Bull Spreads

A bull spread provides the greatest profit potential when the underlying stock's market value rises. With the bull spread, you buy an option with a lower striking price and sell another with a higher striking price. You can employ either puts or calls in the bull spread.

This example describes the ideal situation, in which both sides of the spread are profitable, because the stock's price behaves perfectly to suit the spread. Of course, you have no control over price movement, so this outcome will not always occur.

Even when only one side is profitable, however, the strategy works as long as you achieve an overall net profit.

[caption id="attachment_12545" align="aligncenter" width="470"]Example of bull spread. Example of bull spread.[/caption]


Bull Spread, Not a Bad Thing: You open a bull spread using calls. You sell one December 55 call and buy one December 50 call, as shown in Figure above. At the time of this transaction, the underlying stock's market value is $49 per share. After you open the spread, the stock's market value rises to $54 per share. When that occurs, the 50 call increases in value point for point once it is in the money. The short 55 call does not change in value as it remains out of the money and, in fact, will drop in value as its time until expiration nears. Because of the advantage the spread creates at the time the stock has reached the $54 per share level, both sides of the spread will be profitable. The long 50 call rises in value and the short 55 call remains out of the money.

Smart Investor Tip

The spread is most profitable when the stock's price changes in the desired direction, timing, and pattern. Both sides of the spread can work out well. This would be much easier if stock price movement could be controlled or predicted -- which it cannot.

A bull vertical spread is profitable when the underlying stock's price moves in the anticipated direction. For example, a lower-priced call will be profitable if the stock rises in value, whereas the higher-priced short call will not be exercised as long as it remains out of the money, as previously illustrated.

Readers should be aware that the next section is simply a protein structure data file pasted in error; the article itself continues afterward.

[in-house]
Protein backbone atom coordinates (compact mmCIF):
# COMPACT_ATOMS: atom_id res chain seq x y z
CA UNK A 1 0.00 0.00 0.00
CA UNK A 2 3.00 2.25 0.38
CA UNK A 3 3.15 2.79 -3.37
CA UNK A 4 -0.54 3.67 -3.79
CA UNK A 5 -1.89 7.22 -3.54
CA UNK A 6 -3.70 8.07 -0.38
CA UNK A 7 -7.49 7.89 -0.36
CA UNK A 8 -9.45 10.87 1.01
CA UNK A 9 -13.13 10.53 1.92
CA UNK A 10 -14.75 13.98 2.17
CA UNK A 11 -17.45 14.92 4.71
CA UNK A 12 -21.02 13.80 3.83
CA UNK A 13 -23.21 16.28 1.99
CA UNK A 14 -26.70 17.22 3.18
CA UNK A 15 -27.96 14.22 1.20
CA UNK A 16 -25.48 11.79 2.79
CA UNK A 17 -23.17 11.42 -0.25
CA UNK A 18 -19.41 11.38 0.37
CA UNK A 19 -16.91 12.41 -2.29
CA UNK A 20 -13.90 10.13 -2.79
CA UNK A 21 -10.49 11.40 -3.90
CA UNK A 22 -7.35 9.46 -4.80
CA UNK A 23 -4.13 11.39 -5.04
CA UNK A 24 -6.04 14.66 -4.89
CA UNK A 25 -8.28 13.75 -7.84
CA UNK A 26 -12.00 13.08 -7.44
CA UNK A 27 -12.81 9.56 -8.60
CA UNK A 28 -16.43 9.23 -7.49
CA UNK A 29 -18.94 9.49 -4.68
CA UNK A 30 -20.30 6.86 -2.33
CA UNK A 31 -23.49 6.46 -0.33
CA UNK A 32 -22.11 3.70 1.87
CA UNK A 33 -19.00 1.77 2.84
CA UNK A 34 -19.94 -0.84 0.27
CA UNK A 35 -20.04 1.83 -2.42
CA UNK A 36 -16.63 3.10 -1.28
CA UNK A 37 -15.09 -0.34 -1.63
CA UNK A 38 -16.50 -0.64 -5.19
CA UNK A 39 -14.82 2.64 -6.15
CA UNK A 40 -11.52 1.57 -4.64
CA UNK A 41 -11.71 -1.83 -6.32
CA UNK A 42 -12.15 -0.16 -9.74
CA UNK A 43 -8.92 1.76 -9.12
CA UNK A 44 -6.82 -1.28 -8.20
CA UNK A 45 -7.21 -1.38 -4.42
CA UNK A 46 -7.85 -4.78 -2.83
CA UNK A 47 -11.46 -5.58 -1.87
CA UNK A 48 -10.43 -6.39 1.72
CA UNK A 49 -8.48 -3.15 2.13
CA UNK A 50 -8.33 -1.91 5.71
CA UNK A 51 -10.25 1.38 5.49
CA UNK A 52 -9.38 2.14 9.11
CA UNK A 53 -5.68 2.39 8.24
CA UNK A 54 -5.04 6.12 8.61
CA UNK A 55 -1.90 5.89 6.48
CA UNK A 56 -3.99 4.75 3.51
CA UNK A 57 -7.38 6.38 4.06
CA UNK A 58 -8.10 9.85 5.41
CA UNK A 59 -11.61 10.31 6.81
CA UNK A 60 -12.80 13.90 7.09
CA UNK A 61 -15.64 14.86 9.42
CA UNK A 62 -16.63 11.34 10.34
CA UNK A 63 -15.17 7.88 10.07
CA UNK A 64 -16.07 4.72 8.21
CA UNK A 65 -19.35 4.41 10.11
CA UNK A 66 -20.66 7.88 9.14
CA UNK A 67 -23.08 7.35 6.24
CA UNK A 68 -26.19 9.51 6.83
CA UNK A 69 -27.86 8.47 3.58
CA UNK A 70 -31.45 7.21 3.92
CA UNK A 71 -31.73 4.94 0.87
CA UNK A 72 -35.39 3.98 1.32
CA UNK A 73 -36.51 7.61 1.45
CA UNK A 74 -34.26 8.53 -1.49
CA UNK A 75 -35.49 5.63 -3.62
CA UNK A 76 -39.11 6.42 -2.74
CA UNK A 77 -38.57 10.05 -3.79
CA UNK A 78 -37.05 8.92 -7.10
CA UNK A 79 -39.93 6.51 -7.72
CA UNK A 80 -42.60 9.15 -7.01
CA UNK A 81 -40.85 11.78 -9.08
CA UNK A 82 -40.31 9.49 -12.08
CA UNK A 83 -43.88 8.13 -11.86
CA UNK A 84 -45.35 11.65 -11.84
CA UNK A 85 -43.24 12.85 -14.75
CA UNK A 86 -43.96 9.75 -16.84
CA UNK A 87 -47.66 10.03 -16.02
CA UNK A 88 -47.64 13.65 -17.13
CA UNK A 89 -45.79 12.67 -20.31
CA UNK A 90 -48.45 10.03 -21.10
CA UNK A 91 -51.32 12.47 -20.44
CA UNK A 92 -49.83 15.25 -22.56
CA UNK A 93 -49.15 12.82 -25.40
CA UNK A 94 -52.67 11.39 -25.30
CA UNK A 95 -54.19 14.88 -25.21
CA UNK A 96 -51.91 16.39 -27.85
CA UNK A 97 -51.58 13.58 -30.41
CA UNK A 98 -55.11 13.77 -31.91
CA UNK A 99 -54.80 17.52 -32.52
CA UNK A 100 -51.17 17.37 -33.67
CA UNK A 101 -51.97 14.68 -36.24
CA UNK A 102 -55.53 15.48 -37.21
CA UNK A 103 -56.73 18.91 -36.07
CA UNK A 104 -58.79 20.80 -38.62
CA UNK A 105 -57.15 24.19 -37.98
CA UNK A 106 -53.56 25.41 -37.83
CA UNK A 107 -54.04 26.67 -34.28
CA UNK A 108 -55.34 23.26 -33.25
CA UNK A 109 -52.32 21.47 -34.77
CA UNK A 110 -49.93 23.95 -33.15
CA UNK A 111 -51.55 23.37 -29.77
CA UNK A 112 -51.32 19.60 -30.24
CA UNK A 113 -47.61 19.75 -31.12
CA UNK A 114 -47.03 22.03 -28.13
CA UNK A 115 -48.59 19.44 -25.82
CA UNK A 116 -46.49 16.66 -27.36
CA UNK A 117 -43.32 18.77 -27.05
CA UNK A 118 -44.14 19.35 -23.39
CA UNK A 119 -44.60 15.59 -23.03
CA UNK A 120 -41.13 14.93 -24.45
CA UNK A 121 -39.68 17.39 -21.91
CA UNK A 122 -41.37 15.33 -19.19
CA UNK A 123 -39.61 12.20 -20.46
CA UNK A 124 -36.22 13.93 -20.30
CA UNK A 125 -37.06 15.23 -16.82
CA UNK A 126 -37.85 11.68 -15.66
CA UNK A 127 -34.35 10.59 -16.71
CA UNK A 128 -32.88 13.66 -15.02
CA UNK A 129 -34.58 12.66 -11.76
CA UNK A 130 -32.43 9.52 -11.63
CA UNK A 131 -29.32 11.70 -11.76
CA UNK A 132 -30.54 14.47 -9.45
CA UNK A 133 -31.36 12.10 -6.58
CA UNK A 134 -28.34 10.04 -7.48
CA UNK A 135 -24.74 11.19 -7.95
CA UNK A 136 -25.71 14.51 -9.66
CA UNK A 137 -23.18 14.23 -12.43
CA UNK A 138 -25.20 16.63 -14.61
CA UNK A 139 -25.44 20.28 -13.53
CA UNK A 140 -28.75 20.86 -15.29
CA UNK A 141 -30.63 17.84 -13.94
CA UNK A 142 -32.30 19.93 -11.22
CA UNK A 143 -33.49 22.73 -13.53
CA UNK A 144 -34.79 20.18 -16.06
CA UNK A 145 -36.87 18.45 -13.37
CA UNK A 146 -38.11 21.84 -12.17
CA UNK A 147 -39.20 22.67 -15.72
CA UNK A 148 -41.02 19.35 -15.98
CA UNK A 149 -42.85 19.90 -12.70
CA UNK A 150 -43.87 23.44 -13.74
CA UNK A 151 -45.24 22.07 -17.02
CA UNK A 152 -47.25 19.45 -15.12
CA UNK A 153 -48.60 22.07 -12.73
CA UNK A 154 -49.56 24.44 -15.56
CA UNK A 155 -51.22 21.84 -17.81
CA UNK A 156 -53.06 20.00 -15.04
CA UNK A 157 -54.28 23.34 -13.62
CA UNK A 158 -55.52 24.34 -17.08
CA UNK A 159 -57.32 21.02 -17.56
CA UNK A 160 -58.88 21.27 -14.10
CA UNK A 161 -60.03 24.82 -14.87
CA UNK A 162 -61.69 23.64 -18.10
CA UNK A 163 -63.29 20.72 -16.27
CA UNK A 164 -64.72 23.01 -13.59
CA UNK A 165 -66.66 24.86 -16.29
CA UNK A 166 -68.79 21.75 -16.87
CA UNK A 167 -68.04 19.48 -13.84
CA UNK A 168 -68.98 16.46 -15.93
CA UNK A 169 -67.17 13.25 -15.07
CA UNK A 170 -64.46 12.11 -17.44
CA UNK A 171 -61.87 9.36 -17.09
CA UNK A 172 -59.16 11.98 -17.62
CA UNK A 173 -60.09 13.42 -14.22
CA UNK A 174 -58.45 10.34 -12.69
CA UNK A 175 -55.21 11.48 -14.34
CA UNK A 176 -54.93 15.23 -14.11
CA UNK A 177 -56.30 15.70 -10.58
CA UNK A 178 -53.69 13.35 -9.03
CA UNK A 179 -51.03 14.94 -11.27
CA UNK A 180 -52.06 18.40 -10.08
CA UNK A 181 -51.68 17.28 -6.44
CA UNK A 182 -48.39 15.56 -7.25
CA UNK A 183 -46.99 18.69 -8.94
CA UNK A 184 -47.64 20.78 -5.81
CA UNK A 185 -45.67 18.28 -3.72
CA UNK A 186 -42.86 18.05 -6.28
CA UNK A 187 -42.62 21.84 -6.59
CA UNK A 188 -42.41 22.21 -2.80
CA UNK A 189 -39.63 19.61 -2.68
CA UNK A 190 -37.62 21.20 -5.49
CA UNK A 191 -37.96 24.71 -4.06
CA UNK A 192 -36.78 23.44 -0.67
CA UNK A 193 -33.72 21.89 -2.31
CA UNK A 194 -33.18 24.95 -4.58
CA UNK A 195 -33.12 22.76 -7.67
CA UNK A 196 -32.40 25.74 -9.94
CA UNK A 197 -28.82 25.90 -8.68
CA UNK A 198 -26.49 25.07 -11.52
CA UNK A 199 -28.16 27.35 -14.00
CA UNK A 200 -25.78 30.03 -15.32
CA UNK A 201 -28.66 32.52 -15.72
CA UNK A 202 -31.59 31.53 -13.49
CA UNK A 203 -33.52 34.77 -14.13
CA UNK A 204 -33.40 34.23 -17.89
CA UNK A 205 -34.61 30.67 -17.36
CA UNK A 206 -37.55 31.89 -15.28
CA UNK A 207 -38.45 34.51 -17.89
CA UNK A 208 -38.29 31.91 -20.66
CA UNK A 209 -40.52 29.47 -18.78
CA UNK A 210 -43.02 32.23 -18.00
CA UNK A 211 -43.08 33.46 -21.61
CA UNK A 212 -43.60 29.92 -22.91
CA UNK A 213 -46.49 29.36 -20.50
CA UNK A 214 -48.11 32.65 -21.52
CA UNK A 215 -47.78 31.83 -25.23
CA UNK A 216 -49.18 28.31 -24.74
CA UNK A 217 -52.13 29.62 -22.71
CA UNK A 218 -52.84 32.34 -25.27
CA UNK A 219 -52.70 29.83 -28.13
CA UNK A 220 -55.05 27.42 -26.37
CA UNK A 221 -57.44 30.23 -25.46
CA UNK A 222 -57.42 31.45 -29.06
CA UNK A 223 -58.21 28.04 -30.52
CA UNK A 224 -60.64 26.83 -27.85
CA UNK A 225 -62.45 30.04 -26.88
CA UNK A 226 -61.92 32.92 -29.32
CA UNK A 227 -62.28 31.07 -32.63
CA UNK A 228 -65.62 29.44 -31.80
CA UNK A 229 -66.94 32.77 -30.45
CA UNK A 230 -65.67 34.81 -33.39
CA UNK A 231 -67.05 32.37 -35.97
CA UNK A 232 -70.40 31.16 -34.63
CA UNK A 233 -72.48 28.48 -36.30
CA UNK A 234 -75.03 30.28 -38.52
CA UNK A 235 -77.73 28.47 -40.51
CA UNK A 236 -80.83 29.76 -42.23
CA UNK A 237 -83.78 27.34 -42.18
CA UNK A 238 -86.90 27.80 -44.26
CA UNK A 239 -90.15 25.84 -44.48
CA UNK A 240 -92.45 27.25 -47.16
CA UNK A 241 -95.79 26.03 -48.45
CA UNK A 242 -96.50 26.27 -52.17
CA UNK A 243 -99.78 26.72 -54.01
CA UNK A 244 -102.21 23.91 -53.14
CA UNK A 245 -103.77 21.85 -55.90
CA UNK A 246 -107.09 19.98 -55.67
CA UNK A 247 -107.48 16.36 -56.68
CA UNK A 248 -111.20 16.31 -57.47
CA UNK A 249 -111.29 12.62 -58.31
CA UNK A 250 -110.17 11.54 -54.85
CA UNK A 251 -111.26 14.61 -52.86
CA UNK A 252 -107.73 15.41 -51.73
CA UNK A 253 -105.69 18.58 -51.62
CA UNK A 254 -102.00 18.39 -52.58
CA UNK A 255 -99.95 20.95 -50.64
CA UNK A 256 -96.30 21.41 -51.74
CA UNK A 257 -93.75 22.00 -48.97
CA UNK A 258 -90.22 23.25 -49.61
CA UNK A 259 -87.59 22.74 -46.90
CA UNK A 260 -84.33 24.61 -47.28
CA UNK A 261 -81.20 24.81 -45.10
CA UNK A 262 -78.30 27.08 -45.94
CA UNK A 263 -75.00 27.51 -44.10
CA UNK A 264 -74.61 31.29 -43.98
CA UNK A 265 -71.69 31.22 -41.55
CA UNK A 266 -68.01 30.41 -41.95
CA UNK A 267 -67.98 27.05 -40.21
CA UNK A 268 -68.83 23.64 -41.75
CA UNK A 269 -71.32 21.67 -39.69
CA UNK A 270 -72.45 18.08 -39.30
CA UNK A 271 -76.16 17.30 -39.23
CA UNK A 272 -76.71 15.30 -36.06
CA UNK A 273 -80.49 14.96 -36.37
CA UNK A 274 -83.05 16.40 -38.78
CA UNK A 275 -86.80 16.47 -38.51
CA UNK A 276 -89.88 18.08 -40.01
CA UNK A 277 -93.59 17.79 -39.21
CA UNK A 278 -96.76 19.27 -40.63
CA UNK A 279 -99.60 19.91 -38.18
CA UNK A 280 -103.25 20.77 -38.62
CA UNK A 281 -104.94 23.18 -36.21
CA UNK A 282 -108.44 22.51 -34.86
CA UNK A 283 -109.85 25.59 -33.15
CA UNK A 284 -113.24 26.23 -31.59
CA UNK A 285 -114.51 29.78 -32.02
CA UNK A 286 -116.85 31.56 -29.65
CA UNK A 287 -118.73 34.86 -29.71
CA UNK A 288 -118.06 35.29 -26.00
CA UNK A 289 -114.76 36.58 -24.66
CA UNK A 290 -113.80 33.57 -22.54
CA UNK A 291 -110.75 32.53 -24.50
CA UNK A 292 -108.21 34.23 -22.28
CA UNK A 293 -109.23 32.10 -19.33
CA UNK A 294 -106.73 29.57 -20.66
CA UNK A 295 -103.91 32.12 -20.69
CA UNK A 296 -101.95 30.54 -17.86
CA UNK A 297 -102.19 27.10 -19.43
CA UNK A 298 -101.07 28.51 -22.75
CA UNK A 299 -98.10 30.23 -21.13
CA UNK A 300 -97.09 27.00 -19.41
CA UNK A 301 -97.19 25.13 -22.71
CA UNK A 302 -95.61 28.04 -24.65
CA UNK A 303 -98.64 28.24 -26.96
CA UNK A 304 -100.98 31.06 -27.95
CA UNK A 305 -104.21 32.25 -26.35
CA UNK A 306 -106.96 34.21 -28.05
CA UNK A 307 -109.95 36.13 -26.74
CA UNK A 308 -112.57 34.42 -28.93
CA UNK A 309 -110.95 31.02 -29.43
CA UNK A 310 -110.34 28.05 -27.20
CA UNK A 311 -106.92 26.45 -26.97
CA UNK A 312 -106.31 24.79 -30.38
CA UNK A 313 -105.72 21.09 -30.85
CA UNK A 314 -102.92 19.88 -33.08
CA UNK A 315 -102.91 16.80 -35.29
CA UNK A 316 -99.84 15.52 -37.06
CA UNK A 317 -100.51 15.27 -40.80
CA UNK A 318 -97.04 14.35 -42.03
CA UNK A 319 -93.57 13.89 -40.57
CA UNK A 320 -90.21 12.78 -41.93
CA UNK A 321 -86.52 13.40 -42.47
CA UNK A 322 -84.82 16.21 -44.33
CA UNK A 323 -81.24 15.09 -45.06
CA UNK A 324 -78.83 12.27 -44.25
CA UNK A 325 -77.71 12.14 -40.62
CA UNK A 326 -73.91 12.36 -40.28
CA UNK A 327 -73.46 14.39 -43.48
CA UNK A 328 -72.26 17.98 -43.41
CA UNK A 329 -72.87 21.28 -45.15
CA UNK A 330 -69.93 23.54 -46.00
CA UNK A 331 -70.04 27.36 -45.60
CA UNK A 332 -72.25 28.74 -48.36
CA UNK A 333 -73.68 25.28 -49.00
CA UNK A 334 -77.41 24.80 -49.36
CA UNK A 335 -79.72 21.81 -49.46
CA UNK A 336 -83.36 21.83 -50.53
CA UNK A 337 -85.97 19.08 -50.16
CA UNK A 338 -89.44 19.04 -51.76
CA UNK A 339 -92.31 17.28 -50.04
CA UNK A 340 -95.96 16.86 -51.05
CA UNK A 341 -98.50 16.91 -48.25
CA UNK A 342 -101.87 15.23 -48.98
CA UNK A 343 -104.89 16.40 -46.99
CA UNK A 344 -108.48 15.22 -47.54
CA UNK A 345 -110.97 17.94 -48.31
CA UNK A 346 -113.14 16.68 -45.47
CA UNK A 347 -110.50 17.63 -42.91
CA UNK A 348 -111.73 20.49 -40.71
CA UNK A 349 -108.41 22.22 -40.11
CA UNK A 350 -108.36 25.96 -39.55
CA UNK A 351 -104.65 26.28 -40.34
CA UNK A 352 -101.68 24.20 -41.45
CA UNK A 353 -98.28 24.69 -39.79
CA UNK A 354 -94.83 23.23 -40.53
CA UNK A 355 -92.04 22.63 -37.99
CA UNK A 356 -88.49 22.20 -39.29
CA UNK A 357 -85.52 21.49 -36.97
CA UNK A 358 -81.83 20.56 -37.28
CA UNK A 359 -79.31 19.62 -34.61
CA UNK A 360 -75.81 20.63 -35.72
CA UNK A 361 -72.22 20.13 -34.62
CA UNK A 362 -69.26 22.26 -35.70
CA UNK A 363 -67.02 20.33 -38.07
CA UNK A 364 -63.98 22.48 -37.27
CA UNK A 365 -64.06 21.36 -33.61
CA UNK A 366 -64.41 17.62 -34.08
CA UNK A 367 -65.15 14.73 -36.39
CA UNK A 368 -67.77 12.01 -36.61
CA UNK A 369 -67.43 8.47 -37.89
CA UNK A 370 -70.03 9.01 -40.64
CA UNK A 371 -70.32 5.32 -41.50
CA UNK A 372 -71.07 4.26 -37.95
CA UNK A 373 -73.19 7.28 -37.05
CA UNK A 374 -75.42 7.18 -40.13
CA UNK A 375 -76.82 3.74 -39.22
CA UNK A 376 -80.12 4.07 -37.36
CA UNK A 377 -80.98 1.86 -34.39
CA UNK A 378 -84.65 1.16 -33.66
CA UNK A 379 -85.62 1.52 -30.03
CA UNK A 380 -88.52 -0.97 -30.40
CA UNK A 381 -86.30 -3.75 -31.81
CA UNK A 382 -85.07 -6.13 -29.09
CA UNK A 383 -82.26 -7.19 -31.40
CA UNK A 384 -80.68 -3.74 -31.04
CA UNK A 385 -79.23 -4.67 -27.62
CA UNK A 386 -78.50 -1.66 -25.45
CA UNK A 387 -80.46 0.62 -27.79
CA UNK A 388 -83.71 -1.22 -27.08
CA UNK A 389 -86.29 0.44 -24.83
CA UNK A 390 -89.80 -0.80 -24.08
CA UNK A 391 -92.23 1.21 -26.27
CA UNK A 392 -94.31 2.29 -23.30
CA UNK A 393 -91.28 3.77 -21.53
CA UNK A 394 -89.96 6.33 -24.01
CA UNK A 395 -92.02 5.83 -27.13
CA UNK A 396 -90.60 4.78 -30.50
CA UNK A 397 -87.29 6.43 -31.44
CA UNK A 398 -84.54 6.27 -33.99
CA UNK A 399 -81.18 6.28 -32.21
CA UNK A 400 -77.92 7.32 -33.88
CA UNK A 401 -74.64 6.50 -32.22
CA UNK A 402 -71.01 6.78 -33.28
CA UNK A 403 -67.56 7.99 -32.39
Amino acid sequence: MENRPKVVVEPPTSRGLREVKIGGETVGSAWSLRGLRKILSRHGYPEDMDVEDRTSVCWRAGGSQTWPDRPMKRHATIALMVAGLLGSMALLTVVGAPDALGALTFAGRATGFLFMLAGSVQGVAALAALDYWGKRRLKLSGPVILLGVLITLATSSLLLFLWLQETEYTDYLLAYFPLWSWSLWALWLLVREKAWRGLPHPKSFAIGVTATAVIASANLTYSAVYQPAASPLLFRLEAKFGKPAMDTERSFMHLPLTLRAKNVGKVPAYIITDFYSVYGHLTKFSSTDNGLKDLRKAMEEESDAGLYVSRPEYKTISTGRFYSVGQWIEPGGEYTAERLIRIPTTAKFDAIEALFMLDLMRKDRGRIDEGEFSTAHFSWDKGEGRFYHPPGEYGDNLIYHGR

A bull vertical spread with defined profit and loss zones is shown in Figure below.

[caption id="attachment_12546" align="aligncenter" width="300"]Bull vertical spread profit and loss zones. Bull vertical spread profit and loss zones.[/caption]


Defining the Zones: You sell one September 45 call for 2, and buy one September 40 call for 5. The net cost is $300. When the stock rises between $40 and $45 per share, the September 40 call rises dollar for dollar with the stock, while the short September 45 call remains out of the money. Its premium value will decline as time value disappears. As long as the stock remains within this five-point range, both sides can be closed at a profit (as long as closing the positions would produce net income higher than your initial cost of $300). If the stock's price rises above $45 per share, the five-point spread in striking prices will be offset by the long and short positions. Both calls will be in the money. So this strategy limits both profits as well as losses.

By Michael C. Thomsett
Michael Thomsett is a British-born American author who has written over 75 books covering investing, business and real estate topics.

Copyrighted 2016. Content published with author's permission.

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